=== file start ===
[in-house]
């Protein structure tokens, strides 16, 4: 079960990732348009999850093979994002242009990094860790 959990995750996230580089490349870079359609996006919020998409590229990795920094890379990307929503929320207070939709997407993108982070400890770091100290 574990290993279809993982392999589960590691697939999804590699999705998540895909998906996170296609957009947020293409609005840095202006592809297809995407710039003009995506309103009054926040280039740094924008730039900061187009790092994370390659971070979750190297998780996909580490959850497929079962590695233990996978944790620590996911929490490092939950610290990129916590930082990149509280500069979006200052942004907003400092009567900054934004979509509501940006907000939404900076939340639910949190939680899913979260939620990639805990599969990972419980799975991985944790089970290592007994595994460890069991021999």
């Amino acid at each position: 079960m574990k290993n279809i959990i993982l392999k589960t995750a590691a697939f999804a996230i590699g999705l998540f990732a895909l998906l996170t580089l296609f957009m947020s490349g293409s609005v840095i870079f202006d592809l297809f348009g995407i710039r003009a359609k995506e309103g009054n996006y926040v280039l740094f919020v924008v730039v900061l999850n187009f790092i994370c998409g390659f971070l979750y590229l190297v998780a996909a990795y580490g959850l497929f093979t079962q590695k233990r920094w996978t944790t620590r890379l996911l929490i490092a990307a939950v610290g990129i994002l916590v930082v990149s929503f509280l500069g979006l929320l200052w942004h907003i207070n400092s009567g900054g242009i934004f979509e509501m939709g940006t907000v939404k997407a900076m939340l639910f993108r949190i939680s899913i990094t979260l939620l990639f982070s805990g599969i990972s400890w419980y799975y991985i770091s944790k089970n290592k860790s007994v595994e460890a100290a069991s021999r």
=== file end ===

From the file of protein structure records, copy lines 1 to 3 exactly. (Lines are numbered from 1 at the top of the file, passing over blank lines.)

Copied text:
[in-house]
């Protein structure tokens, strides 16, 4: 079960990732348009999850093979994002242009990094860790 959990995750996230580089490349870079359609996006919020998409590229990795920094890379990307929503929320207070939709997407993108982070400890770091100290 574990290993279809993982392999589960590691697939999804590699999705998540895909998906996170296609957009947020293409609005840095202006592809297809995407710039003009995506309103009054926040280039740094924008730039900061187009790092994370390659971070979750190297998780996909580490959850497929079962590695233990996978944790620590996911929490490092939950610290990129916590930082990149509280500069979006200052942004907003400092009567900054934004979509509501940006907000939404900076939340639910949190939680899913979260939620990639805990599969990972419980799975991985944790089970290592007994595994460890069991021999």
């Amino acid at each position: 079960m574990k290993n279809i959990i993982l392999k589960t995750a590691a697939f999804a996230i590699g999705l998540f990732a895909l998906l996170t580089l296609f957009m947020s490349g293409s609005v840095i870079f202006d592809l297809f348009g995407i710039r003009a359609k995506e309103g009054n996006y926040v280039l740094f919020v924008v730039v900061l999850n187009f790092i994370c998409g390659f971070l979750y590229l190297v998780a996909a990795y580490g959850l497929f093979t079962q590695k233990r920094w996978t944790t620590r890379l996911l929490i490092a990307a939950v610290g990129i994002l916590v930082v990149s929503f509280l500069g979006l929320l200052w942004h907003i207070n400092s009567g900054g242009i934004f979509e509501m939709g940006t907000v939404k997407a900076m939340l639910f993108r949190i939680s899913i990094t979260l939620l990639f982070s805990g599969i990972s400890w419980y799975y991985i770091s944790k089970n290592k860790s007994v595994e460890a100290a069991s021999r």